He said the increase in allowable numbers gave students more of a return to normalcy for homecoming week.

Slippery Rock's football stadium seats 3,000, meaning 600 were allowed in. Follett said the school handled the Grove City game the same way it handled the Rockets' home game with Hickory two weeks ago.

“We were able to have about 600 at that game, so this ruling doesn't change much for us,” Follett said.

Tickets were distributed. No tickets were sold at the gate.


Freeport hosted Knoch in a rivalry volleyball match Thursday in what would normally be a packed gym. With Wolf's relaxed spectator restrictions not in effect until Friday, the limit of 25 people in the gym remained.

That 25-person limit was also in effect Oct. 7 at Freeport's home volleyball match, which was also the Yellowjackets' Senior Night.

“This is so disappointing,” Freeport volleyball coach Tom Phillips said. “Parents (couldn't) even ... attend their kids' Senior Night.

“When the governor presents a new mandate like this, why can't it go into effect right away? This is so frustrating for so many people, kids and adults alike.

“We played a match at Mars the other night and we had players in the hallway, away from everyone else. Then, we all ride home on a bus together. I don't get this ... I don't get it at all,” Phillips added.

Knoch is now permitted to have 210 people in its gym for home volleyball matches.

“At least both teams can be in the gym,” Reiser said. “It's a step in the right direction. We have 33 girls on our varsity/junior varsity roster, so it was hard even conducting pre-game warmups. At least that's all going to change.”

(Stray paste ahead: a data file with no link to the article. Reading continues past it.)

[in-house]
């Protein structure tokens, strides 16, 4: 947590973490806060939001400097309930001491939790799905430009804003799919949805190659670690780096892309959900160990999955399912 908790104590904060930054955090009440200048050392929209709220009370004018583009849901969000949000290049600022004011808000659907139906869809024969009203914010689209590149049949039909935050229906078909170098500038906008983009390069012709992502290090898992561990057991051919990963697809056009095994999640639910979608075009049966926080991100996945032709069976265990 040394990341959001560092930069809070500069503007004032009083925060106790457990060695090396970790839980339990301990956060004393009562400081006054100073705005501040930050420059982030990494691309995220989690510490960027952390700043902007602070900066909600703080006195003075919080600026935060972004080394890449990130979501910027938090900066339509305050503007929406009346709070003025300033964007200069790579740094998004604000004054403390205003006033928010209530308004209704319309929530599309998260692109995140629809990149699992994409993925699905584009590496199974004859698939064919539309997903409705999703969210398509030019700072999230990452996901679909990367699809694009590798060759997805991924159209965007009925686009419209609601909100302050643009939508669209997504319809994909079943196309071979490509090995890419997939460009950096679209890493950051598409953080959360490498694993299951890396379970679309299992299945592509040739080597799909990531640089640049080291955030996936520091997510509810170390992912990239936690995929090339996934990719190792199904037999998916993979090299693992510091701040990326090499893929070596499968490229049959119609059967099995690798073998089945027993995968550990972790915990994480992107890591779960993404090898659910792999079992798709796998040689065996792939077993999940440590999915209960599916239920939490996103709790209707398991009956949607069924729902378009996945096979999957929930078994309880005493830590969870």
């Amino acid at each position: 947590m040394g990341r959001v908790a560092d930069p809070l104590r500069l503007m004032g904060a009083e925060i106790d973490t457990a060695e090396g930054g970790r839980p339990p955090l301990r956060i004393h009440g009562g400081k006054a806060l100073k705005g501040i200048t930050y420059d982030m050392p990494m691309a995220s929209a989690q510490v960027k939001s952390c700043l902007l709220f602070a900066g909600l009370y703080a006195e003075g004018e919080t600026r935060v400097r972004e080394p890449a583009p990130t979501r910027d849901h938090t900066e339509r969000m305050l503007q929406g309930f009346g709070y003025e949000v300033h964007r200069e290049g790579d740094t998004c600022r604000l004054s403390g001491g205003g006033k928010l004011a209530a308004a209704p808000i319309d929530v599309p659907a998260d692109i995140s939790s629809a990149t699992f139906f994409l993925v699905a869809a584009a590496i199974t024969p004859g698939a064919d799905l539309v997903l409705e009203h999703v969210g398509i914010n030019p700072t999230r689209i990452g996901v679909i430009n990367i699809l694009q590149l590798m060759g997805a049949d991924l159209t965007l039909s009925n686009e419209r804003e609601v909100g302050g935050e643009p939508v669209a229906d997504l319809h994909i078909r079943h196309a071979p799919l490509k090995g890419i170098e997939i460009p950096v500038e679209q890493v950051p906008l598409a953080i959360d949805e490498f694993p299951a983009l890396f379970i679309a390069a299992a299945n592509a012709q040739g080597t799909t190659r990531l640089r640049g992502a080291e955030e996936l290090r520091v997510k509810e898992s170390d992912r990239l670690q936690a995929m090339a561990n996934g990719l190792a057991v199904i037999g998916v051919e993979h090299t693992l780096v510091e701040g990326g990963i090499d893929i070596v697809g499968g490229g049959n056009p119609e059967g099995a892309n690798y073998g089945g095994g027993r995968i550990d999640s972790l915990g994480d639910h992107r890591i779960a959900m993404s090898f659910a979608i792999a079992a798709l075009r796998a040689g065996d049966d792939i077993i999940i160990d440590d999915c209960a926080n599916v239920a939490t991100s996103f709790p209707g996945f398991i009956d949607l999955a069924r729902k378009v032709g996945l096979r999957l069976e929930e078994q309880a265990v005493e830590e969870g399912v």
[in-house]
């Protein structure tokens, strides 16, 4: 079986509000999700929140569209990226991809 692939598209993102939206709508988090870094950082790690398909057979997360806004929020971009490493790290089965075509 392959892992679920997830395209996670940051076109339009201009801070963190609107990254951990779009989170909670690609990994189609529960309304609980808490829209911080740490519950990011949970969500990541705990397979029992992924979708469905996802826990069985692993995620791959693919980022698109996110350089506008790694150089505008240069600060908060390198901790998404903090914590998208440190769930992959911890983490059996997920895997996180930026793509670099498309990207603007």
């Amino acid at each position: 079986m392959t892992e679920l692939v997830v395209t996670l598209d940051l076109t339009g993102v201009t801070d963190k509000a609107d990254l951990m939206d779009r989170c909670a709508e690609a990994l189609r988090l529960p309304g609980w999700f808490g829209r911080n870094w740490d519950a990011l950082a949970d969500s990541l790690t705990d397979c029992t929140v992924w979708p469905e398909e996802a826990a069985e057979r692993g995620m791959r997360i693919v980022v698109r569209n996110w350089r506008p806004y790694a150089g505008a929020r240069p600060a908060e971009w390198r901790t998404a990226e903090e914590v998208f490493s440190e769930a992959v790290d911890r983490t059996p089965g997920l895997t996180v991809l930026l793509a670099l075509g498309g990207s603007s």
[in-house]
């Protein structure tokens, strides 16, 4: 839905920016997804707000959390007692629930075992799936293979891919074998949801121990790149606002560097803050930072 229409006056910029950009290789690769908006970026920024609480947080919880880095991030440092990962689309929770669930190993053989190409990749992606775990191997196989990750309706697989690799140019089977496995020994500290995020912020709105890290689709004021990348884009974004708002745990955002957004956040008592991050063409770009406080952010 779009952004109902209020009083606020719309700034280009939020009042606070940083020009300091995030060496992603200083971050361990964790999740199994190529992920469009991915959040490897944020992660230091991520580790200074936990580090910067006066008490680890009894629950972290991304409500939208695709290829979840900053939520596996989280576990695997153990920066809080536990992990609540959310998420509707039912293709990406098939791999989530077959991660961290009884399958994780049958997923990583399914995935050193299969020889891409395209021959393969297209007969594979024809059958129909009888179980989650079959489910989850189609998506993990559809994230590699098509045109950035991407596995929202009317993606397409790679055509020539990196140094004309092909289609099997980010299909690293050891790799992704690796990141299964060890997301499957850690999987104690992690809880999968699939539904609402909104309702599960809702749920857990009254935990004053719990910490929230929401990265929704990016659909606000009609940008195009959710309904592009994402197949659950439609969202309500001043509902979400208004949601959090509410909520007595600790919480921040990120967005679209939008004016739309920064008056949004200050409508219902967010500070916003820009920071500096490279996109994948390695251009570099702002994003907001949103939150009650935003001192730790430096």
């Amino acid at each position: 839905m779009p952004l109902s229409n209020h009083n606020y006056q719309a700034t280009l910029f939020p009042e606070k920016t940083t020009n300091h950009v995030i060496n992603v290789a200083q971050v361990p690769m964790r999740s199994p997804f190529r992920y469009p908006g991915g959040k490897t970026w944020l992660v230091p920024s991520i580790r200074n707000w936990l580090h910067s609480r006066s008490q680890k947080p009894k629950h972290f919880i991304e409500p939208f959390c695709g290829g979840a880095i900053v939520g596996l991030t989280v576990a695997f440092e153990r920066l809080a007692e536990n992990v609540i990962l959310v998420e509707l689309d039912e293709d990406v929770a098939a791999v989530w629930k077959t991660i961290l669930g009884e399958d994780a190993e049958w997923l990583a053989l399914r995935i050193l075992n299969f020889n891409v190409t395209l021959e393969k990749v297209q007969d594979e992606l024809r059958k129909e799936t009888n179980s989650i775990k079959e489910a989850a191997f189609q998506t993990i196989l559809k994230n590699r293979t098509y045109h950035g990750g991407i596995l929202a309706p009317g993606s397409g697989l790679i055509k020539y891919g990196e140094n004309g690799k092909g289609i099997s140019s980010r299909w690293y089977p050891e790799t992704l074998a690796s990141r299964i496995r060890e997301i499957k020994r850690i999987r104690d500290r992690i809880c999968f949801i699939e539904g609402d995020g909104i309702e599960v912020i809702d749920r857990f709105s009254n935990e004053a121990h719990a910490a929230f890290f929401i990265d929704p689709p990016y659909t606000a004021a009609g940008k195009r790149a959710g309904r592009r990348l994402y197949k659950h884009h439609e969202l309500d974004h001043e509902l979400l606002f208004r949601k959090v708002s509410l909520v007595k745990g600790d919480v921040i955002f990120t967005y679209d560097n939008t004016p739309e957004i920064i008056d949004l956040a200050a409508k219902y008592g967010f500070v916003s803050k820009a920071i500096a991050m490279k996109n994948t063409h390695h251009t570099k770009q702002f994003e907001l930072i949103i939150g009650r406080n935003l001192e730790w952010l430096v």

Tornado band back

Butler has two home football games remaining. Art Bernardi Stadium has a seating capacity of 6,500, meaning 1,300 can be at the venue for a game.

That will bring the marching band back to games, but not much else will change, Butler athletic director Bill Mylan said.

“That (1,300) sounds like a lot, but it really isn't,” Mylan said. “Our band has 192 members. You give out four tickets to football parents, band parents, two each for the visiting team's players, they dry up.

“For volleyball, we can have 400 in the gym. That should handle our normal attendance figure there. Basketball will be different.

“I'm not sure what we'll do there. We've had to turn fans away at home basketball games recently. Now, we'll probably be able to give four tickets to each player and not much else,” Mylan added.

Drive-in unaffected

The Starlight Drive-In theater in Center Township has hosted concerts and graduations among other civic events in recent months.

Wolf's latest ruling will have no impact on the facility, co-owner Beth Manson said.

“Everything we have here is attendance by vehicle,” she said. “No one gets out of their cars and they have to be parked so many feet apart.

“This ruling will not concern us. We're a unique venue in that people drive in and drive out without ever leaving their vehicle.

“We've stayed ahead of the game that way,” Manson added.

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John Enrietto

John Enrietto

I graduated with a Journalism degree from Ohio University in 1979. I started at the Eagle on August 24, 1997. My awards include 2nd place in feature writing from Ohio Associated Press (while working for the Steubenville Herald-Star), media award from Lernerville Speedway and 3rd place in a Pennsylvania AP contest for story feature.